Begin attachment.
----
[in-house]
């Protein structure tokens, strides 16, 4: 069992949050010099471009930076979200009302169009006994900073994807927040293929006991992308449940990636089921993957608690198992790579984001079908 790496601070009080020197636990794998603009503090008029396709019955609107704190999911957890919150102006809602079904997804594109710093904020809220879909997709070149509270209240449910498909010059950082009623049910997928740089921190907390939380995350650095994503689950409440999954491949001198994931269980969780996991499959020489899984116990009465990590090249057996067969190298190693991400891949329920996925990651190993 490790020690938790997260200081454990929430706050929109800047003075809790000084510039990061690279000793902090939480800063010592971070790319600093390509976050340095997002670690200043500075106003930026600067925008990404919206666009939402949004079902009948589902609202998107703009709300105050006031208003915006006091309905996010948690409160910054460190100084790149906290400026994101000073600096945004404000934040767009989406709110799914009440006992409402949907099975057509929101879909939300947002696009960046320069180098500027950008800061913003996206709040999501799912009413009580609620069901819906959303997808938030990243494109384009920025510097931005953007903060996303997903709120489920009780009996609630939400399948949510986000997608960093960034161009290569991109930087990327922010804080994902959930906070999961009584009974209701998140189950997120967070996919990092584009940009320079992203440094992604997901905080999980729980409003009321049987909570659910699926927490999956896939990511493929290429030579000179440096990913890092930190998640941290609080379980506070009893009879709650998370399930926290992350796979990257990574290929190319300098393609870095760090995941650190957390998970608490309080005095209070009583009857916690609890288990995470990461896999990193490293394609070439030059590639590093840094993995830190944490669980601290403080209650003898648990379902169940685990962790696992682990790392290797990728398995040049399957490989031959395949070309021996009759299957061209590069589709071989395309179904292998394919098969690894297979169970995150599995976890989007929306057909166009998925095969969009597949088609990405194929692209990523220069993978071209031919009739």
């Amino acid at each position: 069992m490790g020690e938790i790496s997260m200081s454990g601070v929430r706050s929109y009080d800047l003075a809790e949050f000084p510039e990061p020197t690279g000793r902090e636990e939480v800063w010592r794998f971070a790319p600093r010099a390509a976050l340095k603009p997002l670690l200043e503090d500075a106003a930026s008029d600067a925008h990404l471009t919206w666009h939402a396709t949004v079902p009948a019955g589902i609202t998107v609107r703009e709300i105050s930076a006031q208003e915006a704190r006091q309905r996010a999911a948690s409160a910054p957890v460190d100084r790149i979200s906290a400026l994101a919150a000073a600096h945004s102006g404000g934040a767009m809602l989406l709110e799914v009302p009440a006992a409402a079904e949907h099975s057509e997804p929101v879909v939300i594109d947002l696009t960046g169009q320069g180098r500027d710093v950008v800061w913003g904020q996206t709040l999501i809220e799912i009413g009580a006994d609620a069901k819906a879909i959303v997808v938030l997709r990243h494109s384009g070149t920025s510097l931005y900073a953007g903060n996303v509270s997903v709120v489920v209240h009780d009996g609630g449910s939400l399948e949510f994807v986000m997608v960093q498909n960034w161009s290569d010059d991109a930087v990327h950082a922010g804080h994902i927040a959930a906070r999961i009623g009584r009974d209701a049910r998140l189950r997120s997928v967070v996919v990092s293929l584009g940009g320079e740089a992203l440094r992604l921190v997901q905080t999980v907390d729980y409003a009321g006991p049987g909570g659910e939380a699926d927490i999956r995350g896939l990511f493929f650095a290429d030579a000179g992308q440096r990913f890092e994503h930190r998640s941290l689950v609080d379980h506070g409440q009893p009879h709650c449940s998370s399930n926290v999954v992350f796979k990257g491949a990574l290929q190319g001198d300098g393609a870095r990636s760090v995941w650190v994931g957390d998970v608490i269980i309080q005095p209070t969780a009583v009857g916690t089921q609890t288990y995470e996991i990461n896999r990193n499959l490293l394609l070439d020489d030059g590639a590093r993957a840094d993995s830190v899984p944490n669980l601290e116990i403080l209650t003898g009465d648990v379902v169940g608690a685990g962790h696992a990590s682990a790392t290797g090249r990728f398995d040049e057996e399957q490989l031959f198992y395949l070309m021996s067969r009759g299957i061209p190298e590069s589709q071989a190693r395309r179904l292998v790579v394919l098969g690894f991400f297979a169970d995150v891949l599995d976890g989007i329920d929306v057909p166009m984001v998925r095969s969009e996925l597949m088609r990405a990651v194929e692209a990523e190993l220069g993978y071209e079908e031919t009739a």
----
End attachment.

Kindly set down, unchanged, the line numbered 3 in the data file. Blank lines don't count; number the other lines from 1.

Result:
């Amino acid at each position: 069992m490790g020690e938790i790496s997260m200081s454990g601070v929430r706050s929109y009080d800047l003075a809790e949050f000084p510039e990061p020197t690279g000793r902090e636990e939480v800063w010592r794998f971070a790319p600093r010099a390509a976050l340095k603009p997002l670690l200043e503090d500075a106003a930026s008029d600067a925008h990404l471009t919206w666009h939402a396709t949004v079902p009948a019955g589902i609202t998107v609107r703009e709300i105050s930076a006031q208003e915006a704190r006091q309905r996010a999911a948690s409160a910054p957890v460190d100084r790149i979200s906290a400026l994101a919150a000073a600096h945004s102006g404000g934040a767009m809602l989406l709110e799914v009302p009440a006992a409402a079904e949907h099975s057509e997804p929101v879909v939300i594109d947002l696009t960046g169009q320069g180098r500027d710093v950008v800061w913003g904020q996206t709040l999501i809220e799912i009413g009580a006994d609620a069901k819906a879909i959303v997808v938030l997709r990243h494109s384009g070149t920025s510097l931005y900073a953007g903060n996303v509270s997903v709120v489920v209240h009780d009996g609630g449910s939400l399948e949510f994807v986000m997608v960093q498909n960034w161009s290569d010059d991109a930087v990327h950082a922010g804080h994902i927040a959930a906070r999961i009623g009584r009974d209701a049910r998140l189950r997120s997928v967070v996919v990092s293929l584009g940009g320079e740089a992203l440094r992604l921190v997901q905080t999980v907390d729980y409003a009321g006991p049987g909570g659910e939380a699926d927490i999956r995350g896939l990511f493929f650095a290429d030579a000179g992308q440096r990913f890092e994503h930190r998640s941290l689950v609080d379980h506070g409440q009893p009879h709650c449940s998370s399930n926290v999954v992350f796979k990257g491949a990574l290929q190319g001198d300098g393609a870095r990636s760090v995941w650190v994931g957390d998970v608490i269980i309080q005095p209070t969780a009583v009857g916690t089921q609890t288990y995470e996991i990461n896999r990193n499959l490293l394609l070439d020489d030059g590639a590093r993957a840094d993995s830190v899984p944490n669980l601290e116990i403080l209650t003898g009465d648990v379902v169940g608690a685990g962790h696992a990590s682990a790392t290797g090249r990728f398995d040049e057996e399957q490989l031959f198992y395949l070309m021996s067969r009759g299957i061209p190298e590069s589709q071989a190693r395309r179904l292998v790579v394919l098969g690894f991400f297979a169970d995150v891949l599995d976890g989007i329920d929306v057909p166009m984001v998925r095969s969009e996925l597949m088609r990405a990651v194929e692209a990523e190993l220069g993978y071209e079908e031919t009739a």